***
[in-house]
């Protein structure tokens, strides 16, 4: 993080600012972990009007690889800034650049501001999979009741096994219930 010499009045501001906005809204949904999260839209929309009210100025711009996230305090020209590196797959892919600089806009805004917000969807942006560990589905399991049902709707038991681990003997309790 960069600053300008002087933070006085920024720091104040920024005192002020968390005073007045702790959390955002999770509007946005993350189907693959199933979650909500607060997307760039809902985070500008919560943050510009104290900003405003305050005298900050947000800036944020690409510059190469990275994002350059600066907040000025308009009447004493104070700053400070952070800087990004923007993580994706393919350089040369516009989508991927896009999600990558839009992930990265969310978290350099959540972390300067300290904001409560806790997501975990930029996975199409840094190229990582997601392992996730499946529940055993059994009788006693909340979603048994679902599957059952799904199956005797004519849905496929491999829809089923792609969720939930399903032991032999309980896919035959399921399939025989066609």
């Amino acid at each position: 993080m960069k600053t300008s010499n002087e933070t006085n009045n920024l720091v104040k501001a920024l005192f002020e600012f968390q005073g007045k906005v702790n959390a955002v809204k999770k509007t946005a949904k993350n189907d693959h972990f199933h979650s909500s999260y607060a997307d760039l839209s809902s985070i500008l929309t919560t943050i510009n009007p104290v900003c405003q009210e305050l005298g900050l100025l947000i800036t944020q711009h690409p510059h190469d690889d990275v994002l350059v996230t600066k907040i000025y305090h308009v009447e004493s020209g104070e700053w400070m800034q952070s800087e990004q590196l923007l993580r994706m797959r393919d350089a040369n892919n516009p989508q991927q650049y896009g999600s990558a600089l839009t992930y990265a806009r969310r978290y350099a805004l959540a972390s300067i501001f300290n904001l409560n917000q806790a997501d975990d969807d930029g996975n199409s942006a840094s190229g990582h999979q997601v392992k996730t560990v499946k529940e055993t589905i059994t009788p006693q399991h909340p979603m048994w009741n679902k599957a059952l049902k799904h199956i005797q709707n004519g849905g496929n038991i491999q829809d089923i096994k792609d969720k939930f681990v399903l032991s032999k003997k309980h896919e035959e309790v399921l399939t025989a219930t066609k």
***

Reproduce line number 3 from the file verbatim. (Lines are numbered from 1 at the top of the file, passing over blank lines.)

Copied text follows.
């Amino acid at each position: 993080m960069k600053t300008s010499n002087e933070t006085n009045n920024l720091v104040k501001a920024l005192f002020e600012f968390q005073g007045k906005v702790n959390a955002v809204k999770k509007t946005a949904k993350n189907d693959h972990f199933h979650s909500s999260y607060a997307d760039l839209s809902s985070i500008l929309t919560t943050i510009n009007p104290v900003c405003q009210e305050l005298g900050l100025l947000i800036t944020q711009h690409p510059h190469d690889d990275v994002l350059v996230t600066k907040i000025y305090h308009v009447e004493s020209g104070e700053w400070m800034q952070s800087e990004q590196l923007l993580r994706m797959r393919d350089a040369n892919n516009p989508q991927q650049y896009g999600s990558a600089l839009t992930y990265a806009r969310r978290y350099a805004l959540a972390s300067i501001f300290n904001l409560n917000q806790a997501d975990d969807d930029g996975n199409s942006a840094s190229g990582h999979q997601v392992k996730t560990v499946k529940e055993t589905i059994t009788p006693q399991h909340p979603m048994w009741n679902k599957a059952l049902k799904h199956i005797q709707n004519g849905g496929n038991i491999q829809d089923i096994k792609d969720k939930f681990v399903l032991s032999k003997k309980h896919e035959e309790v399921l399939t025989a219930t066609k």